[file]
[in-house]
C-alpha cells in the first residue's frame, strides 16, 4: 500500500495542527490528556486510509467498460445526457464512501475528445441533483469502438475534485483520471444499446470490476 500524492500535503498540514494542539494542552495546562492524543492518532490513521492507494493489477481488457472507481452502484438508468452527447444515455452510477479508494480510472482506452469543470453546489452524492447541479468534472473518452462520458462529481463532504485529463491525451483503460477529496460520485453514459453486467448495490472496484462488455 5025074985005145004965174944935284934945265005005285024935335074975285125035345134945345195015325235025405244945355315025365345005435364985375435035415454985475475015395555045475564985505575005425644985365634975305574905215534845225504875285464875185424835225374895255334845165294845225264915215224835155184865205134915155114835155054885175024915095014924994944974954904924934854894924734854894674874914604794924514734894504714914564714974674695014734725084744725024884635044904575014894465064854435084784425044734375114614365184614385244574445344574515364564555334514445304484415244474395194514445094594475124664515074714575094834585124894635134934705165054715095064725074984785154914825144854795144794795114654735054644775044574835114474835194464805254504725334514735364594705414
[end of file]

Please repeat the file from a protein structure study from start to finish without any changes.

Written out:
[in-house]
C-alpha cells in the first residue's frame, strides 16, 4: 500500500495542527490528556486510509467498460445526457464512501475528445441533483469502438475534485483520471444499446470490476 500524492500535503498540514494542539494542552495546562492524543492518532490513521492507494493489477481488457472507481452502484438508468452527447444515455452510477479508494480510472482506452469543470453546489452524492447541479468534472473518452462520458462529481463532504485529463491525451483503460477529496460520485453514459453486467448495490472496484462488455 5025074985005145004965174944935284934945265005005285024935335074975285125035345134945345195015325235025405244945355315025365345005435364985375435035415454985475475015395555045475564985505575005425644985365634975305574905215534845225504875285464875185424835225374895255334845165294845225264915215224835155184865205134915155114835155054885175024915095014924994944974954904924934854894924734854894674874914604794924514734894504714914564714974674695014734725084744725024884635044904575014894465064854435084784425044734375114614365184614385244574445344574515364564555334514445304484415244474395194514445094594475124664515074714575094834585124894635134934705165054715095064725074984785154914825144854795144794795114654735054644775044574835114474835194464805254504725334514735364594705414